It's a celebration
Did you know that on this date -- October 30 in 1920, Frederick Banting woke from his sleep and wrote down the method to isolate insulin? Don't worry, I didn't know either. A friend, who is an M.D., just sent this salutation to me in an email and it gave me a moment's pause. Banting's dreamed method was so on the mark that in January of 1922 he treated the first patient with type 1 diabetes successfully! In that regard I am very happy to wish you a fabulous insulin day.
Think today how lucky you are. Millions died from diabetes before insulin was discovered and had to subsist on starvation diets before their grizzly end. So, maybe on Happy Insulin Day we should all celebrate by indulging in a favorite food -- pizza, Drake's coffee cakes, cherry pie, mocha fudge ice cream (oops, my fantasies) -- because we know we can manage it with insulin. And, yes, tomorrow is another day.
It's really amazing what a muddle we are in over food these days. It's on our morning new programs every day, nutritionists telling us, "How to eat, what to eat, what not to eat, what children should eat, how to make pancakes that look and taste like brownies..." Weekly doctors, gurus and alternative healers discourse on Larry King Live about diets, non-diets, trans-fats and why Americans are increasingly obese.
In my last entry I wrote about how my low carb diet has helped control my blood sugars and reduce my insulin requirement. I wondered aloud why everyone doesn't see the logic in less carbs in = less meds in. But, I must admit, having recently picked up a book that takes this to the extreme -- The PH Miracle for Diabetes, The revolutionary diet plan for type 1 and type 2 diabetics by Robert O. Young -- that everything is relative.
Young says diabetes, largely type 2 but I believe he's including us type 1s, is caused by our body's overly acidic PH level (the acidity or alkalinity of our internal fluids). Our over acidity, if I understand him correctly, comes from eating carbs. Carb intake causes the body to flood itself with the 'fight or flight' hormones: cortisol, adrenaline and insulin, which cause inflammation. Inflammation, which causes corrosion of our body tissues, prompts a too acidic PH level. Sorry, as you might have guessed, chemistry and physics were not my strong suits. Young says we need to make our PH level less acidic and more alkaline, and the way to do this is through a diet largely of vegetables.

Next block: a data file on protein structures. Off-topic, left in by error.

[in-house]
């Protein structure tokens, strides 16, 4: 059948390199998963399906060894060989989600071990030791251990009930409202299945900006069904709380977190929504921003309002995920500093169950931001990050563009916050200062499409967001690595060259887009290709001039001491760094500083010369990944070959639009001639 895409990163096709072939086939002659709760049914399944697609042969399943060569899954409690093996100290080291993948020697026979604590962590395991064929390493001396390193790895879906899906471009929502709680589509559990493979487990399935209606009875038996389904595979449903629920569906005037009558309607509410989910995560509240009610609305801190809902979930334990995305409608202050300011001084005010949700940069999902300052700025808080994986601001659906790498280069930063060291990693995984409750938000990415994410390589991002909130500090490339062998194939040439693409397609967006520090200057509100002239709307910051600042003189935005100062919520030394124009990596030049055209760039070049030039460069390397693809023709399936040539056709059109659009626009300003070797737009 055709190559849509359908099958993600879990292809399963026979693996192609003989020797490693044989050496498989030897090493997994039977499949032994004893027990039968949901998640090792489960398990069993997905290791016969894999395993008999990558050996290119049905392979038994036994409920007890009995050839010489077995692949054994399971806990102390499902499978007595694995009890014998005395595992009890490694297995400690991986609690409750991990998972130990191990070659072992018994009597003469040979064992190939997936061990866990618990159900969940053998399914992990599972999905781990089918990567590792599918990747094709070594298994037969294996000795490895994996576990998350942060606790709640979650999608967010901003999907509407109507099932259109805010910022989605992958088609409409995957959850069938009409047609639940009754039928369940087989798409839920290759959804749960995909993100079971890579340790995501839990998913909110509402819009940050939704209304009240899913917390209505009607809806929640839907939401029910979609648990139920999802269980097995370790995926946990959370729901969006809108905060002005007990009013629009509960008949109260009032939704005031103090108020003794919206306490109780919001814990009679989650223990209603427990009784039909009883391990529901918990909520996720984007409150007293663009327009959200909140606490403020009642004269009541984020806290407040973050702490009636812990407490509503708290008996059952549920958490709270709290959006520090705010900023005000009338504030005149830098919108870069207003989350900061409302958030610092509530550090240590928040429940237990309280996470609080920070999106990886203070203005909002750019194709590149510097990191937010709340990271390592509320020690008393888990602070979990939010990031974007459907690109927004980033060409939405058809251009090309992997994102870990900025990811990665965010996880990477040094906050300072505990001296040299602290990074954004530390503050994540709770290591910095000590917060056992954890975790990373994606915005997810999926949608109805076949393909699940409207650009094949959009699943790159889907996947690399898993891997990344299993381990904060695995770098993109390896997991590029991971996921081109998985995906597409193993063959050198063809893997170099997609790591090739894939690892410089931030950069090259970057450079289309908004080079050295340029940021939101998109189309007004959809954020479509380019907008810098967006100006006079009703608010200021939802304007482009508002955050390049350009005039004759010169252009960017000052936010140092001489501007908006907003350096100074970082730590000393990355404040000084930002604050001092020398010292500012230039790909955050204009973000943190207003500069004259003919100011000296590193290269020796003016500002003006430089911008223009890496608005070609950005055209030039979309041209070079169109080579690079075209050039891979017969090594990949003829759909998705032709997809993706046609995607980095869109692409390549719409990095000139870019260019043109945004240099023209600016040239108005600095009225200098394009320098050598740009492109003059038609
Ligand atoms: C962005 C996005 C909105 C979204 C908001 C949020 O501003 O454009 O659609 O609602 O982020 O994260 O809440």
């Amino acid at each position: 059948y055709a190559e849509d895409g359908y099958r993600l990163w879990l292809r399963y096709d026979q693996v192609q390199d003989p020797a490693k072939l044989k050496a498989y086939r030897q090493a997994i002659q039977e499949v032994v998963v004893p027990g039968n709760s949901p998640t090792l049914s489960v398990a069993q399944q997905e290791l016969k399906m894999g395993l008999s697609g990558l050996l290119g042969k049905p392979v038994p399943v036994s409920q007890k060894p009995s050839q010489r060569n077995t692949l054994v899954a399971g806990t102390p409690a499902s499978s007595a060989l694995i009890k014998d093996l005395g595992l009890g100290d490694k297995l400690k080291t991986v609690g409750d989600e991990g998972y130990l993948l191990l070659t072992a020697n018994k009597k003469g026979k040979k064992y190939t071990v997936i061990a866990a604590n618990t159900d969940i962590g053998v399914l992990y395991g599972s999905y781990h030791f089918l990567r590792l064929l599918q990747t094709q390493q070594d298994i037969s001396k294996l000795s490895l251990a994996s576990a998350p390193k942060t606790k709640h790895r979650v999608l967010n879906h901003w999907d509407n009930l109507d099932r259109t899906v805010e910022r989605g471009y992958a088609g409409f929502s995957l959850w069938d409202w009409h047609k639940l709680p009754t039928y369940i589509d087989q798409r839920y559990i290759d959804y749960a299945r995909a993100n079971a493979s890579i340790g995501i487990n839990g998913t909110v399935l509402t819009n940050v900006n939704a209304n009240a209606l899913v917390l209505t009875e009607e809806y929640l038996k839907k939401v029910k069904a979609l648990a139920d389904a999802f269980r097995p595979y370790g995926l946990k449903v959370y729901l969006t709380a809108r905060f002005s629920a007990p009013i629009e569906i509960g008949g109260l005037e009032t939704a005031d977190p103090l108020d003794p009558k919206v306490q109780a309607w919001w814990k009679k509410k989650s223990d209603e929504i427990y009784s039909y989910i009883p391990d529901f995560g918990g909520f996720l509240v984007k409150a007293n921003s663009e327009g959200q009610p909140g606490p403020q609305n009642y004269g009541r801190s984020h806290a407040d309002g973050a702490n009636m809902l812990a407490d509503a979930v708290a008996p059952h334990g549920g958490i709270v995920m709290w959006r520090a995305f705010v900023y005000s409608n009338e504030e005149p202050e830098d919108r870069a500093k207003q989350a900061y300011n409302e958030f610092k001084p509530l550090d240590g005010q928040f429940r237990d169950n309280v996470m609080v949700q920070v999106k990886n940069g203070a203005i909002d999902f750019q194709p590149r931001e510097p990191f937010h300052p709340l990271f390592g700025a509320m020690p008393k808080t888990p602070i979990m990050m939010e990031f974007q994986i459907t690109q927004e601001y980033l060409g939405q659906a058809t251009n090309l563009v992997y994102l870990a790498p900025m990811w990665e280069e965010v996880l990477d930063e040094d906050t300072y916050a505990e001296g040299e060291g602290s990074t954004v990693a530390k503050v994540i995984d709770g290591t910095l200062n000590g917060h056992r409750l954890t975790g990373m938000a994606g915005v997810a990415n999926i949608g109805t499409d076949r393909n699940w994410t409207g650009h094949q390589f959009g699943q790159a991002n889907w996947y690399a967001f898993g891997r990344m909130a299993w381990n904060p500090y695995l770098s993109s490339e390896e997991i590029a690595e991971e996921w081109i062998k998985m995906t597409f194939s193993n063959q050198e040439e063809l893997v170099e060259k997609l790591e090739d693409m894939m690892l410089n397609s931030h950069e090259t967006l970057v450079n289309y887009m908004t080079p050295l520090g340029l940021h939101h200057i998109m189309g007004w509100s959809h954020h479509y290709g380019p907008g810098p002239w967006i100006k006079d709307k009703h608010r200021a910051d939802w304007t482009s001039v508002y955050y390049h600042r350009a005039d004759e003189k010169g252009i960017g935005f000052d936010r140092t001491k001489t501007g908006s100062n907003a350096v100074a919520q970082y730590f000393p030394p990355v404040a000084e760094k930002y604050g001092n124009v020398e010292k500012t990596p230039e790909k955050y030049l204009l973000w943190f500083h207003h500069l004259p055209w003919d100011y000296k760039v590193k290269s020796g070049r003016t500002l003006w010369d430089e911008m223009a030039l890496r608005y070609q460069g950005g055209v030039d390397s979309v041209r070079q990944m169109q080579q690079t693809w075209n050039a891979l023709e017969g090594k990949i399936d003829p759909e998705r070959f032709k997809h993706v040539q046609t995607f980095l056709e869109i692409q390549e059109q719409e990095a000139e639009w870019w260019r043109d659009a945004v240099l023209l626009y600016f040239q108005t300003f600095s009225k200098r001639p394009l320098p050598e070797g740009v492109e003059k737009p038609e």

Dr. Andrew Weil, alternative medical guru, says many of today's diseases and health ailments are caused by inflammation and he advocates ananti-inflammatory diet. Even Gary Taubes author of, Good Calories, Bad Calories, says our over consumption of carbs, trans fats and high fructose corn syrup type additives, trigger a genetic predisposition to haywire our hormonal system and cause unsuspecting citizens to put on weight. Taubes says, it is not our over consumption of calories that is making us fat, but this haywire handling of refined carbs and these other ills in our diet. Seems no one can agree on what makes us fat but these three pundits are speaking a similar language about illness.
So, what to do? Several years ago I vacuumed the refined carbs out of my diet. Admittedly, I felt pretty virtuous doing this. But now Young says I should get rid of: coffee, tea, chocolate, alcohol, grains, dairy and exist almost exclusively on vegetables, fish and what he calls his "green drink" -- juiced vegetables with some magic powder in it. Hmmm...I suppose if I was forced to do this, I could, but it really doesn't sound like a happy life. And, given that he says a positive attitude is an important aspect of his eating plan, I'd fail miserably. Tears shedding all over my clothes and furnishings.
Many times people tell me they'd like better blood sugar control. Yet when I mention reducing their carbs they say, "Hey, I'm human, I want to enjoy what I eat." Well, for me cutting way back on carbs was not a major hardship and I like the return benefit. I'd already cultivated years of cozying up to veggies and cutting back on butter, muffins, fries and white bread. Then, when I restricted my carbs a little more, like not eating grains too often and eating one piece of whole grain toast with my omelet instead of two, it gave me the kind of control that makes it worth it to me.
But, truly, Dr. Young, I must be weak -- I just couldn't go the distance as you propose. Giving up yogurt, cottage cheese, dark chocolate, wine, manchego and gruyere cheese, the occasional fried dish and friend's birthday cake would be downright unsocial, not to mention aggravating. So it really is up to each of us where we feel the trade-off is worth the return.